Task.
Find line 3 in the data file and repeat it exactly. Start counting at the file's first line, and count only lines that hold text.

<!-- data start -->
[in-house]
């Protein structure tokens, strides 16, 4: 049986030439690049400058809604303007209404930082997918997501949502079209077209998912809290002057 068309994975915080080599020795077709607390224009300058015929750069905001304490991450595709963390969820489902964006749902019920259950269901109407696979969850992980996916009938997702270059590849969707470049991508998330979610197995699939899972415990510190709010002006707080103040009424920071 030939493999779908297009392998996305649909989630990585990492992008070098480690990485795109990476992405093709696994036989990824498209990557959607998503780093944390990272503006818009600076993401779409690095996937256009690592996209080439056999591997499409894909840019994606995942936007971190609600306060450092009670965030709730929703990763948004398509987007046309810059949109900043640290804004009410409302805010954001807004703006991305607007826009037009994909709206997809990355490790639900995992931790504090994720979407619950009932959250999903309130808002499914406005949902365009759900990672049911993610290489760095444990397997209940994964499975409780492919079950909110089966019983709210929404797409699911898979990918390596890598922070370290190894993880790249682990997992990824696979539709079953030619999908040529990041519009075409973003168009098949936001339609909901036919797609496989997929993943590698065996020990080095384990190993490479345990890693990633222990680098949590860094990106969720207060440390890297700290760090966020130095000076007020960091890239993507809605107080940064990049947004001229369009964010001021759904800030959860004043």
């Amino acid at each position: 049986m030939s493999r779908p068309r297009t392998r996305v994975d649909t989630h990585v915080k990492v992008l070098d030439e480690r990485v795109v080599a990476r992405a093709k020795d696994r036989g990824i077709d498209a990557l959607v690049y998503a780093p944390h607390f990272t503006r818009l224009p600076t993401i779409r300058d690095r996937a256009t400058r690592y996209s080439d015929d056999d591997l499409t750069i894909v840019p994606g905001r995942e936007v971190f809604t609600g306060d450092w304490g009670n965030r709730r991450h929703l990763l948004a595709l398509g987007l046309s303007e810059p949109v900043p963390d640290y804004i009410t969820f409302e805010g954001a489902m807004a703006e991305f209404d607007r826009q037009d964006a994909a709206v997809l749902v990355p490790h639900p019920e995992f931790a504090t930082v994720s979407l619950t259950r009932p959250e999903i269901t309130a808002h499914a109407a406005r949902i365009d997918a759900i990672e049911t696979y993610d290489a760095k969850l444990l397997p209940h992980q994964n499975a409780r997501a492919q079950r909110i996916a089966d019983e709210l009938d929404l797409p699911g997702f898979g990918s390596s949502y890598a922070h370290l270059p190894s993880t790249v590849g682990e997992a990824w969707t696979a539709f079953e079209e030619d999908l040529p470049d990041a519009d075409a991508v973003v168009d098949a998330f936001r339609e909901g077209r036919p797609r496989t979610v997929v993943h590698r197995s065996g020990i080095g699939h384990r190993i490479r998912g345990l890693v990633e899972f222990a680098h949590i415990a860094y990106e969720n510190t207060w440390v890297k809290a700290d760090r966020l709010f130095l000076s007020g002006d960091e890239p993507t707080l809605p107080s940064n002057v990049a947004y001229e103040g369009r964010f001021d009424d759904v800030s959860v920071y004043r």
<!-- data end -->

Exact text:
């Amino acid at each position: 049986m030939s493999r779908p068309r297009t392998r996305v994975d649909t989630h990585v915080k990492v992008l070098d030439e480690r990485v795109v080599a990476r992405a093709k020795d696994r036989g990824i077709d498209a990557l959607v690049y998503a780093p944390h607390f990272t503006r818009l224009p600076t993401i779409r300058d690095r996937a256009t400058r690592y996209s080439d015929d056999d591997l499409t750069i894909v840019p994606g905001r995942e936007v971190f809604t609600g306060d450092w304490g009670n965030r709730r991450h929703l990763l948004a595709l398509g987007l046309s303007e810059p949109v900043p963390d640290y804004i009410t969820f409302e805010g954001a489902m807004a703006e991305f209404d607007r826009q037009d964006a994909a709206v997809l749902v990355p490790h639900p019920e995992f931790a504090t930082v994720s979407l619950t259950r009932p959250e999903i269901t309130a808002h499914a109407a406005r949902i365009d997918a759900i990672e049911t696979y993610d290489a760095k969850l444990l397997p209940h992980q994964n499975a409780r997501a492919q079950r909110i996916a089966d019983e709210l009938d929404l797409p699911g997702f898979g990918s390596s949502y890598a922070h370290l270059p190894s993880t790249v590849g682990e997992a990824w969707t696979a539709f079953e079209e030619d999908l040529p470049d990041a519009d075409a991508v973003v168009d098949a998330f936001r339609e909901g077209r036919p797609r496989t979610v997929v993943h590698r197995s065996g020990i080095g699939h384990r190993i490479r998912g345990l890693v990633e899972f222990a680098h949590i415990a860094y990106e969720n510190t207060w440390v890297k809290a700290d760090r966020l709010f130095l000076s007020g002006d960091e890239p993507t707080l809605p107080s940064n002057v990049a947004y001229e103040g369009r964010f001021d009424d759904v800030s959860v920071y004043r």